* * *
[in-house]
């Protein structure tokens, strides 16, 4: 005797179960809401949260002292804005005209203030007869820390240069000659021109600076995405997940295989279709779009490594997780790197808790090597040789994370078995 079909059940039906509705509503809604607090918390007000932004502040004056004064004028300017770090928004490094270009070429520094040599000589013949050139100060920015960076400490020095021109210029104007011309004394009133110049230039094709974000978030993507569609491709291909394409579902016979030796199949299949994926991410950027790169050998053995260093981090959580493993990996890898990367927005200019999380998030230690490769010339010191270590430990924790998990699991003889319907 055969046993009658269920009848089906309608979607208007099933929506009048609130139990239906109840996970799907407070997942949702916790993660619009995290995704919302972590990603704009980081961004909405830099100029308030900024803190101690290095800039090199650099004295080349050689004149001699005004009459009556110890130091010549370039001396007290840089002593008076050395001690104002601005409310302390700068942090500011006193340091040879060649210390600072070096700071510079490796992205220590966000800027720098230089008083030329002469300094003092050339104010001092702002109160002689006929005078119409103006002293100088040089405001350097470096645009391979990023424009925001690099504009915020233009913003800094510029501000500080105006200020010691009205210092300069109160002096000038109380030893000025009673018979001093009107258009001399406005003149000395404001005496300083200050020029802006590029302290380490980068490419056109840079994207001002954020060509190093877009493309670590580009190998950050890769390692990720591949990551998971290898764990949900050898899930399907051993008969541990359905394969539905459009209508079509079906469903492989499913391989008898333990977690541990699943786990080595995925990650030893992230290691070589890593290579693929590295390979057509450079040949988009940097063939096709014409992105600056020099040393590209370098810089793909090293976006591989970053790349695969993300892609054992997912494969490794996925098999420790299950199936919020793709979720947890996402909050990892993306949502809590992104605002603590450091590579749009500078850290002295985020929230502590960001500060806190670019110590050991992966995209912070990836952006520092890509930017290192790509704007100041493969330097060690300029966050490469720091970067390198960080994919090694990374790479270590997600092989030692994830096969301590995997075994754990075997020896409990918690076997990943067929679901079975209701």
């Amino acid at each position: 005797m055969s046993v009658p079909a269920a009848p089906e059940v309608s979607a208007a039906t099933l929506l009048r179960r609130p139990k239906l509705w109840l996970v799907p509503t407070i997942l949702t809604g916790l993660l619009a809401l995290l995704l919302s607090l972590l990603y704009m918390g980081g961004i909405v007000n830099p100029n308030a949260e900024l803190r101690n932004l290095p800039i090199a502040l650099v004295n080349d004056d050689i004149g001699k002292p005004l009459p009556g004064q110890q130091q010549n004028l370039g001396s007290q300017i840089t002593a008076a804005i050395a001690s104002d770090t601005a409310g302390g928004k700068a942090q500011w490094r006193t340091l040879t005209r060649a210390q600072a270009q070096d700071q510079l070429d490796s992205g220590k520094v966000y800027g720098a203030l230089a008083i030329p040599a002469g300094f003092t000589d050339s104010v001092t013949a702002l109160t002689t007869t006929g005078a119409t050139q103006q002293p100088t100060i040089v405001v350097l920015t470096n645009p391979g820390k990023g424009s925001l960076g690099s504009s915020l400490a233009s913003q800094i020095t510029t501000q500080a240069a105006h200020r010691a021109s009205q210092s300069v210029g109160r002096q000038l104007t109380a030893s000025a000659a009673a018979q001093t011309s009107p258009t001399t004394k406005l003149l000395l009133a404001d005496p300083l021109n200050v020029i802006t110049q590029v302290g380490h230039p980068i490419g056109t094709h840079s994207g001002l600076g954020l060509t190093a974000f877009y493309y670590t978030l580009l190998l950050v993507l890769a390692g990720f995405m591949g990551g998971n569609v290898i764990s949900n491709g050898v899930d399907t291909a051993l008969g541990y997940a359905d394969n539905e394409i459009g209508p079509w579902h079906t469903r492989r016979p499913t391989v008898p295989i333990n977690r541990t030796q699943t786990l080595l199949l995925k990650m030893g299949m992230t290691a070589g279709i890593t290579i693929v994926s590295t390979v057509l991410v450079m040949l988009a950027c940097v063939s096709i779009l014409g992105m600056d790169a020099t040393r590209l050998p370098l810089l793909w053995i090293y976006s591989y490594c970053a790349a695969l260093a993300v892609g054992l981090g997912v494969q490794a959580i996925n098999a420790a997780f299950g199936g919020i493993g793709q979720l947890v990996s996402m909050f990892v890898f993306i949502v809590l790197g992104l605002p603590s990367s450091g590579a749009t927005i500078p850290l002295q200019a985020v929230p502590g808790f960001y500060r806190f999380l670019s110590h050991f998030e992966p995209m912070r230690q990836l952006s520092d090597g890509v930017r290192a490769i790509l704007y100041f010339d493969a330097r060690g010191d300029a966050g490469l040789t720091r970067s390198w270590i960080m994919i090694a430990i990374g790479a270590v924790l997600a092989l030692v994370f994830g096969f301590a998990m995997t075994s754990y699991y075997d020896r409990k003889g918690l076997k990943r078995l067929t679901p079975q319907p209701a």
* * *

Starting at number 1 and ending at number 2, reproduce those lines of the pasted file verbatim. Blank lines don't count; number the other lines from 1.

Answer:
[in-house]
């Protein structure tokens, strides 16, 4: 005797179960809401949260002292804005005209203030007869820390240069000659021109600076995405997940295989279709779009490594997780790197808790090597040789994370078995 079909059940039906509705509503809604607090918390007000932004502040004056004064004028300017770090928004490094270009070429520094040599000589013949050139100060920015960076400490020095021109210029104007011309004394009133110049230039094709974000978030993507569609491709291909394409579902016979030796199949299949994926991410950027790169050998053995260093981090959580493993990996890898990367927005200019999380998030230690490769010339010191270590430990924790998990699991003889319907 055969046993009658269920009848089906309608979607208007099933929506009048609130139990239906109840996970799907407070997942949702916790993660619009995290995704919302972590990603704009980081961004909405830099100029308030900024803190101690290095800039090199650099004295080349050689004149001699005004009459009556110890130091010549370039001396007290840089002593008076050395001690104002601005409310302390700068942090500011006193340091040879060649210390600072070096700071510079490796992205220590966000800027720098230089008083030329002469300094003092050339104010001092702002109160002689006929005078119409103006002293100088040089405001350097470096645009391979990023424009925001690099504009915020233009913003800094510029501000500080105006200020010691009205210092300069109160002096000038109380030893000025009673018979001093009107258009001399406005003149000395404001005496300083200050020029802006590029302290380490980068490419056109840079994207001002954020060509190093877009493309670590580009190998950050890769390692990720591949990551998971290898764990949900050898899930399907051993008969541990359905394969539905459009209508079509079906469903492989499913391989008898333990977690541990699943786990080595995925990650030893992230290691070589890593290579693929590295390979057509450079040949988009940097063939096709014409992105600056020099040393590209370098810089793909090293976006591989970053790349695969993300892609054992997912494969490794996925098999420790299950199936919020793709979720947890996402909050990892993306949502809590992104605002603590450091590579749009500078850290002295985020929230502590960001500060806190670019110590050991992966995209912070990836952006520092890509930017290192790509704007100041493969330097060690300029966050490469720091970067390198960080994919090694990374790479270590997600092989030692994830096969301590995997075994754990075997020896409990918690076997990943067929679901079975209701």